We buried our grandfather, generous patriarch of this wide family, this week. He lived a glorious life, but there is heartache and sadness as we think of a tomorrow with no Grandpop in it. Can the babe in swaddling clothes be here, too, graveside with our grieving family, listening to Taps on the bugle behind us?
It’s through this veil of tears that somehow I see that He is here. He’s reaching us, rivers and roads, to hold hands and wrap His arms of love around me, around you. Not like my imaginary friend Jenny, who I used to see in the mirrors in the produce section at the grocery store, a fancy image of what I wanted to see. But instead Jesus is God himself, with me. He became human, cried human tears, laughed human laughs. Maybe He had heart burn and runny noses. He got tired and hungry and angry and hurt. And He loved. He gave love, He showed love, He is love.
It doesn’t seem to matter that I don’t know where to look for Jesus, or how to find Christmas this year. What I’m finding is that it can all be holy, because in God becoming human He sanctified it all. His holiness is everywhere. And through sadness and weariness, He’s reaching me with twinkle lights and rock concerts.
Campbell C. Hoffman can be found with her carpenter-husband on a trail in Southeast Pennsylvania, encouraging (read: begging) her three kids to keep hiking. When she is not hiking, she is on another adventure not altogether different: motherhood. She writes about it on her blog and can be found on Twitter @tumbledweeds. Campbell’s work has also appeared at Brain, Child Magazine, Hippocampus Magazine, and Mamalode.
Amy is another friend I owe to the Festival of Faith and Writing at Calvin College.
We met rather accidentally when we found ourselves seated together in a large auditorium. Yet, it is a wonder we’d never met before. Our paths once crisscrossed through the English department of a Texas university and even at a local church.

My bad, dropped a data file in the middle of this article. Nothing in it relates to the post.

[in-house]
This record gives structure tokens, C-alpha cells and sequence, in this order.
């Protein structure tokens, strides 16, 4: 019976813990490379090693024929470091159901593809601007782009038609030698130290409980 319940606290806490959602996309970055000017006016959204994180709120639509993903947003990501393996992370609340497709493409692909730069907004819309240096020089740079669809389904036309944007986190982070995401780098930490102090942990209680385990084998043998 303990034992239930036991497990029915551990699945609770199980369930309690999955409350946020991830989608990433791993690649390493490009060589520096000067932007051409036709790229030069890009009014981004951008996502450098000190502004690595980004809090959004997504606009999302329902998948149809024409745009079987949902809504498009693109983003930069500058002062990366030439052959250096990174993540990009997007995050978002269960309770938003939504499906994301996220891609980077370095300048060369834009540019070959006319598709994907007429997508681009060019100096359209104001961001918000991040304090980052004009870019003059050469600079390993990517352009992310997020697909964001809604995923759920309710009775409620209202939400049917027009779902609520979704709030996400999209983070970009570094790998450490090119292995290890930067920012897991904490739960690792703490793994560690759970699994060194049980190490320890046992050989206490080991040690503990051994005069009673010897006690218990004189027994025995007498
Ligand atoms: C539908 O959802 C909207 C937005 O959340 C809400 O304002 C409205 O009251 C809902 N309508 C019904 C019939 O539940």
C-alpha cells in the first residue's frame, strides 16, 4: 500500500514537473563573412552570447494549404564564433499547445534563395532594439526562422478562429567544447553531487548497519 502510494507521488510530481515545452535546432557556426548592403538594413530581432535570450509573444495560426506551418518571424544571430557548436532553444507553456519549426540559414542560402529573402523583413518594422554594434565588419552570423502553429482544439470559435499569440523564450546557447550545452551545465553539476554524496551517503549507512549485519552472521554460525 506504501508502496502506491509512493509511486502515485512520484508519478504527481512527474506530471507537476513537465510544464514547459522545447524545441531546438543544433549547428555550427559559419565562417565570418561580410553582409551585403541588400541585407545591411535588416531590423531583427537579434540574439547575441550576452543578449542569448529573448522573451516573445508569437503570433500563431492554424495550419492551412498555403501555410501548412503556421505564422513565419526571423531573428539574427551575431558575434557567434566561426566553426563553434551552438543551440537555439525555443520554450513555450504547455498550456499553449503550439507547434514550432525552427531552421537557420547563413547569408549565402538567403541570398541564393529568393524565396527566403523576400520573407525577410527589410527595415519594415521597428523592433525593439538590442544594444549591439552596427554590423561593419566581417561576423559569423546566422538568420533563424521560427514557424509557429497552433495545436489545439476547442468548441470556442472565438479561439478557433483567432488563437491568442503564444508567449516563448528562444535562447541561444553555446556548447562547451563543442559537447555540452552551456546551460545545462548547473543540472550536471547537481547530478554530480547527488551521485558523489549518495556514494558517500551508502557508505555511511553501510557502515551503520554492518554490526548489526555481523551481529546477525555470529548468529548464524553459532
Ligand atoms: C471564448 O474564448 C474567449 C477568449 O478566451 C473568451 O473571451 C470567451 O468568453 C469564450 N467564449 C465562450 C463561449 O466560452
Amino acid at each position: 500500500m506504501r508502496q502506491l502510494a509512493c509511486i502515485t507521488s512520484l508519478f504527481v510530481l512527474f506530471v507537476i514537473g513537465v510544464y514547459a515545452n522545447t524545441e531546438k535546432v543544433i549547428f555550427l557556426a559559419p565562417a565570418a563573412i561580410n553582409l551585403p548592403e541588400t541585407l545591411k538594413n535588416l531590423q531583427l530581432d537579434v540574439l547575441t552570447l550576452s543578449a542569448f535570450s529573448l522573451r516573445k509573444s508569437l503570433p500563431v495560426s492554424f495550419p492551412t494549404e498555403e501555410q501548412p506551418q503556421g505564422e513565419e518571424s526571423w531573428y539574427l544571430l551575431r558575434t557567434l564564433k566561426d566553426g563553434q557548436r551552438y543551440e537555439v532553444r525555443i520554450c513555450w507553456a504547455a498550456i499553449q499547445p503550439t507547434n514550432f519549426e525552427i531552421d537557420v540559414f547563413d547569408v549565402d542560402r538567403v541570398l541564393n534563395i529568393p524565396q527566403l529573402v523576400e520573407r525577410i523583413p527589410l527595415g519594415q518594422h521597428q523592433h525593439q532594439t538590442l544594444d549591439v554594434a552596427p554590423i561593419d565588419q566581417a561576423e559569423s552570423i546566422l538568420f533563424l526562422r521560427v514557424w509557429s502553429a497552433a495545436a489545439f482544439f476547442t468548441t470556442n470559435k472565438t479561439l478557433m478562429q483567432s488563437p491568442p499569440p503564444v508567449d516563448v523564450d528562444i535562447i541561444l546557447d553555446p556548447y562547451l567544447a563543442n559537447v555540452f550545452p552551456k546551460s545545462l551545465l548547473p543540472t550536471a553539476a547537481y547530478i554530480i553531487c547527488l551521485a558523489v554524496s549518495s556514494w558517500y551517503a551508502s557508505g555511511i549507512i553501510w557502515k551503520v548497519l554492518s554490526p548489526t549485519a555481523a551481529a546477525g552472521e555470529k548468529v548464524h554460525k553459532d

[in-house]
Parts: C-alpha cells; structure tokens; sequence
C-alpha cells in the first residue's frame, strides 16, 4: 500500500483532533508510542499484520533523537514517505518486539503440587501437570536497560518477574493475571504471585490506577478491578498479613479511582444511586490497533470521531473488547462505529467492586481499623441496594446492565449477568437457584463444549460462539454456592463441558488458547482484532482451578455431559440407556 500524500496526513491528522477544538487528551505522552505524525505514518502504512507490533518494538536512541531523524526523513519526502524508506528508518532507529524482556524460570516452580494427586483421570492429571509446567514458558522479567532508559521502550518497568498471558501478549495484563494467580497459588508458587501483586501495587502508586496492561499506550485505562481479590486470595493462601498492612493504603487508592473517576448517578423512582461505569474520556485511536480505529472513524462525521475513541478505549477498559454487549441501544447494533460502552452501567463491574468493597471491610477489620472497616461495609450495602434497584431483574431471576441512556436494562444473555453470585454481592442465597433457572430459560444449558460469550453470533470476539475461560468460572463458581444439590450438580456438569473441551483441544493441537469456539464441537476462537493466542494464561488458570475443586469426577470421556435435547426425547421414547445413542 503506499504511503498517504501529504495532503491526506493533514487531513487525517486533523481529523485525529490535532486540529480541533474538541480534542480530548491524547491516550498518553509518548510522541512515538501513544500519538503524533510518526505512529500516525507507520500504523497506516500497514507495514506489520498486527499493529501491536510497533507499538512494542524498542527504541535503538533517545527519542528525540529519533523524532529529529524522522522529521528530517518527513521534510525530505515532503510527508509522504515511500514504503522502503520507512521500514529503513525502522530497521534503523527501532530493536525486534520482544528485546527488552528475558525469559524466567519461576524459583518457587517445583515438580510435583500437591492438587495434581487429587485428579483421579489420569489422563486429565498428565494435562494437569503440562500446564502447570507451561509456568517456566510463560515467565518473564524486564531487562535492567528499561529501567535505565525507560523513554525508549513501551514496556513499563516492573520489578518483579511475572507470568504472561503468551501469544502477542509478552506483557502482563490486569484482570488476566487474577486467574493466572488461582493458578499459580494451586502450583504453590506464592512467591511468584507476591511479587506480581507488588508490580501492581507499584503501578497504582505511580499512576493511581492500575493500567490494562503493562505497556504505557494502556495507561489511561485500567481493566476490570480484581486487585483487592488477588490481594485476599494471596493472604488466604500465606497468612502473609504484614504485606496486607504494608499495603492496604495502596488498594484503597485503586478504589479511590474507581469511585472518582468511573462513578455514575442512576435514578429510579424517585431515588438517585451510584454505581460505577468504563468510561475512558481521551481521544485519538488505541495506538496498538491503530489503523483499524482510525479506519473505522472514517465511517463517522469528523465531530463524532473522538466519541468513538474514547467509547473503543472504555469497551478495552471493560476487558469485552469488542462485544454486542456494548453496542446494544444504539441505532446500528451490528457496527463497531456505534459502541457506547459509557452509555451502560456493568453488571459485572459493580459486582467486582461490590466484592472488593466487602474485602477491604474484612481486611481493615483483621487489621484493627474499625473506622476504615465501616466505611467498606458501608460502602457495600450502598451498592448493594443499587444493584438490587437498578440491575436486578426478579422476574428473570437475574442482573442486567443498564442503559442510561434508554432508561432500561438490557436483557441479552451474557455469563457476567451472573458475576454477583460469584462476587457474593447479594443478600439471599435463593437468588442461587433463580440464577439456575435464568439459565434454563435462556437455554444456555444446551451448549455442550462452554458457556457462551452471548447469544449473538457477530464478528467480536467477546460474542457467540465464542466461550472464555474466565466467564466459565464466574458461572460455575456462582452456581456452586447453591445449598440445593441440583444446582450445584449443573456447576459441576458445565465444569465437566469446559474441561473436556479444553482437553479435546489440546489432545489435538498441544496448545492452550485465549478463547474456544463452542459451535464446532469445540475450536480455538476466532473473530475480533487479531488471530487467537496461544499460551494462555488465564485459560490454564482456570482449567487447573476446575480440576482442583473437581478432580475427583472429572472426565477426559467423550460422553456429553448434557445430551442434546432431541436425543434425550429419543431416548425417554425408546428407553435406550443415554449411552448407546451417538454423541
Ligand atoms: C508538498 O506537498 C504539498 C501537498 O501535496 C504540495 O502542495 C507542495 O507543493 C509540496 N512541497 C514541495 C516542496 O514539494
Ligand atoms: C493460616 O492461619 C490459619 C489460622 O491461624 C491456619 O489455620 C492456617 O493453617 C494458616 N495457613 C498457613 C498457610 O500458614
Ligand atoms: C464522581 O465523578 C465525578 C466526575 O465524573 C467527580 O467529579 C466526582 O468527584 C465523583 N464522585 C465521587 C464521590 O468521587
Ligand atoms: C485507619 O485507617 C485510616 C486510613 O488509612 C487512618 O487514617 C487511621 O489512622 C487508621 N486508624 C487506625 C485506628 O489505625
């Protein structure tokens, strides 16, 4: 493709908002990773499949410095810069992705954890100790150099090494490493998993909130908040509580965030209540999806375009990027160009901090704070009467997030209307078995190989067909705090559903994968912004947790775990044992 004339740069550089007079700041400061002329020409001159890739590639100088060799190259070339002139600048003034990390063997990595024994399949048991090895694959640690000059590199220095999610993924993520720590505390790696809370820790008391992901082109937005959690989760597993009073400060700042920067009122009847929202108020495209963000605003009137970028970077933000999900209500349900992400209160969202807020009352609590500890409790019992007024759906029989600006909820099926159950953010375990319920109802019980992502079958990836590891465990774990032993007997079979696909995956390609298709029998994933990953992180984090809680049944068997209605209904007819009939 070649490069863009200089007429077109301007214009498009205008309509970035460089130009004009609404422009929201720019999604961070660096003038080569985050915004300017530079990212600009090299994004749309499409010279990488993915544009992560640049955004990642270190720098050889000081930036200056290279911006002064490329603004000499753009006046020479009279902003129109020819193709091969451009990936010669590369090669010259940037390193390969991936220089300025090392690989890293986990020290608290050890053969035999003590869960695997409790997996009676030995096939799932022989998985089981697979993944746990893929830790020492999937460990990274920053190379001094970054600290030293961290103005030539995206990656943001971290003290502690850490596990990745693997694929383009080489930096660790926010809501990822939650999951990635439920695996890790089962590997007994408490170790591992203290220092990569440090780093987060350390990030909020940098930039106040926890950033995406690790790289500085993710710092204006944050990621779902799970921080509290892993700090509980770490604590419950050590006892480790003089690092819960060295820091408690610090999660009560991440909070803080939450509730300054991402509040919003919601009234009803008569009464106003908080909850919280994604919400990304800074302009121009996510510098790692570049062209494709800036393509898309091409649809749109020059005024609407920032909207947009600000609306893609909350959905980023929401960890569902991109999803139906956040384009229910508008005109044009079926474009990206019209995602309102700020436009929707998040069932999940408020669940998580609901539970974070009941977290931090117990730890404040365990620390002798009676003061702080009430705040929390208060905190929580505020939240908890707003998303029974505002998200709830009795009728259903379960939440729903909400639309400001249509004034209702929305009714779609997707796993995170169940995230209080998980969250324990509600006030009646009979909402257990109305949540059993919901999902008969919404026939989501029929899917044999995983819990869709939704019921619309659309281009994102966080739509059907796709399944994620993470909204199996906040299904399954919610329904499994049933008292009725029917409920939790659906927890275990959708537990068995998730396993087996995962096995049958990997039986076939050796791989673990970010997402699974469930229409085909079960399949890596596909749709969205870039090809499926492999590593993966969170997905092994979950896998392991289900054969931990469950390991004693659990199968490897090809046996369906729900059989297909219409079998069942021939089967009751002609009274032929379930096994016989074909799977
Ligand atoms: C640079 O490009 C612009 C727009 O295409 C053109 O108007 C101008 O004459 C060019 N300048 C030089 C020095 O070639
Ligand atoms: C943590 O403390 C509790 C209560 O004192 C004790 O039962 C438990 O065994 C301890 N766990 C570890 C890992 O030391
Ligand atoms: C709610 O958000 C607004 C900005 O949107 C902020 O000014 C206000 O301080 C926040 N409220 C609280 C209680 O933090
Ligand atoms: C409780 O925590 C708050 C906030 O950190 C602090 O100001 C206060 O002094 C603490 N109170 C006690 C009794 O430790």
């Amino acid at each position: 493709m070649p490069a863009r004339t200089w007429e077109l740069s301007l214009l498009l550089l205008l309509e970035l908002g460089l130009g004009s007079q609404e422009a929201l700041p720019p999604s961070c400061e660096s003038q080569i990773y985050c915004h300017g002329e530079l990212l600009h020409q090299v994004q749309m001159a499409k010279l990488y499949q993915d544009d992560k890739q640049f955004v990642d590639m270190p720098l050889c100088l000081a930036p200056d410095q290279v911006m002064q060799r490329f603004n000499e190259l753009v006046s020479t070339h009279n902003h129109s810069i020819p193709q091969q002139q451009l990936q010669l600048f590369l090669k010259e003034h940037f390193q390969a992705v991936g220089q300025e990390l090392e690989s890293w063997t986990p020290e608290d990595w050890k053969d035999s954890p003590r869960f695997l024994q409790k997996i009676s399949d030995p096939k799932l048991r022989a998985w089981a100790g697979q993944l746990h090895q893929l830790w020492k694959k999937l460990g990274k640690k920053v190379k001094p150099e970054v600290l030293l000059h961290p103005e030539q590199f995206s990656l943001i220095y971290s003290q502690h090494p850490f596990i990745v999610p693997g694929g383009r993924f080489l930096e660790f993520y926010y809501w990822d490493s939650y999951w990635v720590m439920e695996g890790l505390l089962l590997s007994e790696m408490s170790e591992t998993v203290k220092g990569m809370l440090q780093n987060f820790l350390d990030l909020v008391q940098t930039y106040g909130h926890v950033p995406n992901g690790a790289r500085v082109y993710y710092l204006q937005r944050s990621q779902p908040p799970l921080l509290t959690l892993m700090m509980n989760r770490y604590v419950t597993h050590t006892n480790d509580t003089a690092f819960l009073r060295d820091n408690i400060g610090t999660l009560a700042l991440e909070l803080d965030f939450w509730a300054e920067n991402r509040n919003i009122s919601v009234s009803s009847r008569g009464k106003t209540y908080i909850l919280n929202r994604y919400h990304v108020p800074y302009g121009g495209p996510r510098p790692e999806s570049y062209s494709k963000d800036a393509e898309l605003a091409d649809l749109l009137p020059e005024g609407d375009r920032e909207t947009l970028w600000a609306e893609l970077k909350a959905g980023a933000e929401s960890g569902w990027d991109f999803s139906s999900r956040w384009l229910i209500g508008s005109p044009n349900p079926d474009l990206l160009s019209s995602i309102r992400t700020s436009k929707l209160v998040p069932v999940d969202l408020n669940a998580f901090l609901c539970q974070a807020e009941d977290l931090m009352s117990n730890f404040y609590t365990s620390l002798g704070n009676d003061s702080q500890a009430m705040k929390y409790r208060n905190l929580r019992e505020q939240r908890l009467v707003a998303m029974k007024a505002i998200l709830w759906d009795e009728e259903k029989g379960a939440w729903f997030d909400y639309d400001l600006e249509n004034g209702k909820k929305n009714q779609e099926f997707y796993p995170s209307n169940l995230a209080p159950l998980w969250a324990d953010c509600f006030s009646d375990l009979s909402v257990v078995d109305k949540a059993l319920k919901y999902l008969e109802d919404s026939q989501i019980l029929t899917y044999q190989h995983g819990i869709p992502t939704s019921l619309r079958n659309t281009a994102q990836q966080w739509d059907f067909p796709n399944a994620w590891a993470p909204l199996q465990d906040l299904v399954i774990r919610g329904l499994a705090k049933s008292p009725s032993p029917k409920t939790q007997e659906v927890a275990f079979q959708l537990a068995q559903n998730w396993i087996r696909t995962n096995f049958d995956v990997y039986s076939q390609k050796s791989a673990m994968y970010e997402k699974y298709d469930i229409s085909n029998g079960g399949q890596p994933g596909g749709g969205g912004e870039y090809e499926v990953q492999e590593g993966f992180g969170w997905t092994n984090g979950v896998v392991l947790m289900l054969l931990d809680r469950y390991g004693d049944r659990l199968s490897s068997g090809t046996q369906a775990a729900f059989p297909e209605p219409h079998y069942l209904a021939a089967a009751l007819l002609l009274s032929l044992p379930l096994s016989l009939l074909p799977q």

Amy is smart and funny and she has excellent taste in books and music. I follow her playlists on Spotify, and I wish I could follow her library card, too.
But most importantly, Amy’s writing makes me uncomfortable. That might sound like criticism, but it is my highest praise. She notices things that must be noticed. She questions things that must be questioned. She knows what we must each learn; she knows that ease and comfort are not always our friends.
And Advent is not for the comfortable.
“When childbirth is normal, the pain is not a sign of injury; rather, as Sheila Kitzinger has said, it is ‘pain with a purpose.’ By acknowledging your pain, working in suggested ways with your body during childbirth, and remembering that the pain will soon end, you will be more likely to put the pain in perspective and to prevent it from overwhelming you…”
(Pregnancy, Childbirth, and the Newborn by Penny Simpkin)
72 hours after my water broke, 36 hours after the heavy labor had begun, 3 hours after I started pushing, I gave birth to my firstborn daughter, Rosemary. I had fought, alongside my husband, mother, midwife, sister-in-law, and a bevy of nurses, for her arrival, and when my screams finally quieted, after midnight, snow was falling outside the hospital.